Any failure to correctly process voting data, audit data and administrative data at any level of reporting, or to support testing required to validate these operations. (Italics added.) 11
11 To place Appendix G.4.3.2 in context, related excerpts from the 1990 VSS are set forth below.
7. Qualification Test and Measurement Procedures
An independent test authority (ITA) shall conduct qualification tests to evaluate system compliance with the requirements of Sections 2 through 6. The examination shall encompass tests of hardware under conditions simulating the intended storage, operation, transportation, and maintenance environments; the selectively in-depth examination of software; the inspection and evaluation of system documentation; and operational tests verifying system performance and function under normal and abnormal conditions.
. . . .
7.1.1 Scope of Tests
. . . .
The procedure for disposition of failures or deficiencies discovered during qualification testing is described in Appendix G. This procedure recognizes that some but not necessarily all operational malfunctions (apart from software logic defects) may result in rejection. Basically, any
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GEMS version 1.18.19 contains a serious software error that caused the omission of 197 ballots from the official results (which was subsequently corrected) in the November 4, 2008, General Election in Humboldt County. The potential for this error to corrupt election results is confined to jurisdictions that tally ballots using the GEMS Central Count Server. Key audit trail logs in GEMS version 1.18.19 do not record important operator interventions such as deletion of decks of ballots, assign inaccurate date and time stamps to events that are recorded, and can be deleted by the operator. The number of votes erroneously deleted from the election results reported by GEMS in this case greatly exceeds the maximum allowable error rate established by HAVA. In addition, each of the foregoing defects appears to violate the 1990 Voting System Standards to an extent that would have warranted failure of the GEMS version 1.18.19 system had they been detected and reported by the Independent Testing Authority that tested the system.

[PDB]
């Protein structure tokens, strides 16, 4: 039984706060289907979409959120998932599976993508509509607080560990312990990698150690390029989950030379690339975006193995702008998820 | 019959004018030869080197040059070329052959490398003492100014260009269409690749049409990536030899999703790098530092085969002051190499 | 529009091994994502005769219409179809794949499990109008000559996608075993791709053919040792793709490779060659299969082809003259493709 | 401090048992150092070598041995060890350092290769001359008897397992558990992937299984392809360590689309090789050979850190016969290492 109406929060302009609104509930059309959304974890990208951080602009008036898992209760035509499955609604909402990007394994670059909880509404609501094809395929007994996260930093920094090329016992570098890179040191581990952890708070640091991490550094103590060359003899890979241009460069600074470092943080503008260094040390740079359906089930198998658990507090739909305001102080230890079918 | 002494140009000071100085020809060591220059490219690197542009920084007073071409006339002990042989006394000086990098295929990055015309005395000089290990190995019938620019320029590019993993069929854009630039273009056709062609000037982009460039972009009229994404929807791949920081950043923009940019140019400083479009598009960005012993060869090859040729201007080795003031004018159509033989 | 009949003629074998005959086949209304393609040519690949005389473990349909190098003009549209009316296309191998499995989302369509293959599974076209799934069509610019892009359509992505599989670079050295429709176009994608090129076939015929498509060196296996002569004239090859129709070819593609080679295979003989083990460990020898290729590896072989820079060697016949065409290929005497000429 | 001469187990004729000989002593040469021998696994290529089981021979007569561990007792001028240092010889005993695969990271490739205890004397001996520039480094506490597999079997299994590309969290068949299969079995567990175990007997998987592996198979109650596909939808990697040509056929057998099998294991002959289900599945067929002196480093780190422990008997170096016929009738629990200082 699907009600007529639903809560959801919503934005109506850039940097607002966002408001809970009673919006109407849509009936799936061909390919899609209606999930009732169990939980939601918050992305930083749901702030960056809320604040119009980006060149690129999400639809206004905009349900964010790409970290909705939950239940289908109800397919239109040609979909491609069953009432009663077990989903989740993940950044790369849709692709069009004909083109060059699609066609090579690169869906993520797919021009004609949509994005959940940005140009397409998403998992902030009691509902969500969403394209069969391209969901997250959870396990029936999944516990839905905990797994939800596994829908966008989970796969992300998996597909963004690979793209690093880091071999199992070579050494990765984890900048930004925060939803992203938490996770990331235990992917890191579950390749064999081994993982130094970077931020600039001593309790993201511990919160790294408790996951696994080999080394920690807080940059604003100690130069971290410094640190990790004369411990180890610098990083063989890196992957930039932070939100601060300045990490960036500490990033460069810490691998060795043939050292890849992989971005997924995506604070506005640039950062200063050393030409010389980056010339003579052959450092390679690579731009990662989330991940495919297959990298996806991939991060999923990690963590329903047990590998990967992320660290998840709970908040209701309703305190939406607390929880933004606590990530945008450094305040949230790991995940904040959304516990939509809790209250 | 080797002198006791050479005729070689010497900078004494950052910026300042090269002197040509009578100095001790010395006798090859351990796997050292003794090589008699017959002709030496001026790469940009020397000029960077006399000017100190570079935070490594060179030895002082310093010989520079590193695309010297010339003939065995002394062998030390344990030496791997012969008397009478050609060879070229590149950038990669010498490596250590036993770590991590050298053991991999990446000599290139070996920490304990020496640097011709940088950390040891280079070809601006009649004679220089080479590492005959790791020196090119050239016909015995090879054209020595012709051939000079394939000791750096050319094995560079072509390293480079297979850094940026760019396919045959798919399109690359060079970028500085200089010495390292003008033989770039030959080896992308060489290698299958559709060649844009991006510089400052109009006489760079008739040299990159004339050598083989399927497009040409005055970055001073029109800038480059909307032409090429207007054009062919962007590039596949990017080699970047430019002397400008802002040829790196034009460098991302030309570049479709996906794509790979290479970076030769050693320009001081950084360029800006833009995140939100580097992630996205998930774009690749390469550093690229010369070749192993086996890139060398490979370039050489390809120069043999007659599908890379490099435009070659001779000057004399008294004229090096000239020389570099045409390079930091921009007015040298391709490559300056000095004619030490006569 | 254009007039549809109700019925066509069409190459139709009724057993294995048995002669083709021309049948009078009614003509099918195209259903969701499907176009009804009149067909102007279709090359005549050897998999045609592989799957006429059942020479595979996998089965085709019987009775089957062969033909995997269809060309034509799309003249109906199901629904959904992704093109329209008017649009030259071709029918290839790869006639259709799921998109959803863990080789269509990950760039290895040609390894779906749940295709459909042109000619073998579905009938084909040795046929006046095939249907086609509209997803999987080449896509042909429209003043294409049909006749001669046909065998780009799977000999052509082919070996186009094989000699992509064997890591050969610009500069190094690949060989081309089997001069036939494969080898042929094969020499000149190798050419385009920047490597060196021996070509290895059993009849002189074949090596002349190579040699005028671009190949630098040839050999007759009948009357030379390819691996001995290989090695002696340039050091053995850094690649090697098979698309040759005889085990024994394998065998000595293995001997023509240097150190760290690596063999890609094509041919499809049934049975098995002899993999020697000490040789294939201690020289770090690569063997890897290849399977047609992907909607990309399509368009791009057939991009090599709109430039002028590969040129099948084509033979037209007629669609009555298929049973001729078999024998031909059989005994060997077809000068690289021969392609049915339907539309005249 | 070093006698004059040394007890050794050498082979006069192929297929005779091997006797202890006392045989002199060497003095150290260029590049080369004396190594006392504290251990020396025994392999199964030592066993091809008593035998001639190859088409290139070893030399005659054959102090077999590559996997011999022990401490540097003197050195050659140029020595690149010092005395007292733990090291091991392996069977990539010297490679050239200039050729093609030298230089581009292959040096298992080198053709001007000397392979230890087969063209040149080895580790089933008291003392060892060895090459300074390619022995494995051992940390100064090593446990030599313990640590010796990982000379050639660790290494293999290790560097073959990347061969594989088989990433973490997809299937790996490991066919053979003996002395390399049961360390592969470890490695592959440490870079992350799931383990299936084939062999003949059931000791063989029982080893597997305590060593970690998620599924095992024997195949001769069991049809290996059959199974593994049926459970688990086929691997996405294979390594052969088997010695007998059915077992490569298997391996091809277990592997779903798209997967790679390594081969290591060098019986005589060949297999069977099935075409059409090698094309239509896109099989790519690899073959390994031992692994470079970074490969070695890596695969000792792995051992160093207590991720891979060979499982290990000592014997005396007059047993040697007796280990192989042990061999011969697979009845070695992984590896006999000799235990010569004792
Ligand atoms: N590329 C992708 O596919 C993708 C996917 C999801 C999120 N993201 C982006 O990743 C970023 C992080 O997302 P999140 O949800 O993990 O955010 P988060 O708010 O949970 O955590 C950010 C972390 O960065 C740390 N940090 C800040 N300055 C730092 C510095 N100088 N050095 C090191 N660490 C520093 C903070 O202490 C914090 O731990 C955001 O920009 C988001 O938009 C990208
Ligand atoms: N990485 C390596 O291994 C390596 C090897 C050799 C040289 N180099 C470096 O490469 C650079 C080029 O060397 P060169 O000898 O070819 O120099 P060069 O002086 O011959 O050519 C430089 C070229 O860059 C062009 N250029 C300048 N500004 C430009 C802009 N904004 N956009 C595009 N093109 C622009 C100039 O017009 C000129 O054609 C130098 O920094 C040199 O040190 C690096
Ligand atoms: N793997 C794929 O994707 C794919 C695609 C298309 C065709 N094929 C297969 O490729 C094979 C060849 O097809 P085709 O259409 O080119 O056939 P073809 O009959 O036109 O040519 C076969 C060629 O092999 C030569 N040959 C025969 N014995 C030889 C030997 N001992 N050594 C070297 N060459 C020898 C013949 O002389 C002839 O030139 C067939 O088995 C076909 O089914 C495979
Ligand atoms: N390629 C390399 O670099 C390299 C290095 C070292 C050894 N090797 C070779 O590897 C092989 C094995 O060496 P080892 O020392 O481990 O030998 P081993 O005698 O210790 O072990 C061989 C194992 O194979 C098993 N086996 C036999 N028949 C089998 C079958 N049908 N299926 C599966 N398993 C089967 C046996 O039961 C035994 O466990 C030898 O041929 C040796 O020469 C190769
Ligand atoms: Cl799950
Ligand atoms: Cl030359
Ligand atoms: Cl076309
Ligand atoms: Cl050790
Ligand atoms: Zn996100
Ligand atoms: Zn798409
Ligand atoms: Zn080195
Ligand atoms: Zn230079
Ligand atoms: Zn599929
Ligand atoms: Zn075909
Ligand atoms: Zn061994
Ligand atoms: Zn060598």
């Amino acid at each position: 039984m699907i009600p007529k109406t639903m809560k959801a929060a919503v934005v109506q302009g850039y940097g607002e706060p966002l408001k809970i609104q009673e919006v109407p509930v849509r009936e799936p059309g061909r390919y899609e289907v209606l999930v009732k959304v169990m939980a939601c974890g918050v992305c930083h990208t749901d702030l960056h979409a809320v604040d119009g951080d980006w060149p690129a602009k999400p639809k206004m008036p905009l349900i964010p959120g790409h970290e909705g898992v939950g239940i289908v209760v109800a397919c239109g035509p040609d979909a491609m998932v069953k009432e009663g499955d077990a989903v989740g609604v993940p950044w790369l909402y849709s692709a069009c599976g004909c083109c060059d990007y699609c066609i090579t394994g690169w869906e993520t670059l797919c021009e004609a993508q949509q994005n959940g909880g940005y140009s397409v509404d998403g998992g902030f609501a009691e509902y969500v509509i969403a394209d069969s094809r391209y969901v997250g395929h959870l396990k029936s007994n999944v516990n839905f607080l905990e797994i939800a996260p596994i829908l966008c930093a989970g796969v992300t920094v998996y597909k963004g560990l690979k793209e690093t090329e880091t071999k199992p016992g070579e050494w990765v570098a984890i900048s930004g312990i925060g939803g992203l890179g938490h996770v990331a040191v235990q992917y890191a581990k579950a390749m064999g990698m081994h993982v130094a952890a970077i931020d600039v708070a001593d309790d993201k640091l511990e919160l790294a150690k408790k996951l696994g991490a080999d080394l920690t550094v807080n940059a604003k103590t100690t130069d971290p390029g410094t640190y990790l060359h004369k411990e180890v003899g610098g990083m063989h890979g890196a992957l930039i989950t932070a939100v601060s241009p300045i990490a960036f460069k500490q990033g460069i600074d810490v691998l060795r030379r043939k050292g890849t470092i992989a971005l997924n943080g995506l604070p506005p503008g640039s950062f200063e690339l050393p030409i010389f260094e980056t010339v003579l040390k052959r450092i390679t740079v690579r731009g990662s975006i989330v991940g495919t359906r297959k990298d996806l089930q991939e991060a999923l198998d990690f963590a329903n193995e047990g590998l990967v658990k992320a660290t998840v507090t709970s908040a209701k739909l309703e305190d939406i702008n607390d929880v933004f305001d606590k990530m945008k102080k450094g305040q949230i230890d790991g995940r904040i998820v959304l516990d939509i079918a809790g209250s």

defect that results in or may result in the loss or corruption of voting data, whether through failure of system hardware and software, through procedural deficiency, or through deficiencies in security and audit provisions, shall be cause for rejection. (1990 VSS, Section 7.1.1—Scope of Tests, italics added.)
Appendix G - Voting System Failure Definition and Scoring Criteria
. . . .
The emphasis of this Appendix [G] is upon identifying failure modes which may result in the loss of a critical performance attribute, or in the loss or corruption of voting data. These failures are defined below as "total" failures. They are so important as to require that testing procedures be interrupted if they occur, so that they can be corrected. The effectiveness of the corrective action must be verified by ancillary tests before the qualification or acceptance tests may be resumed. (1990 VSS, App. G, italics added.)
. . . .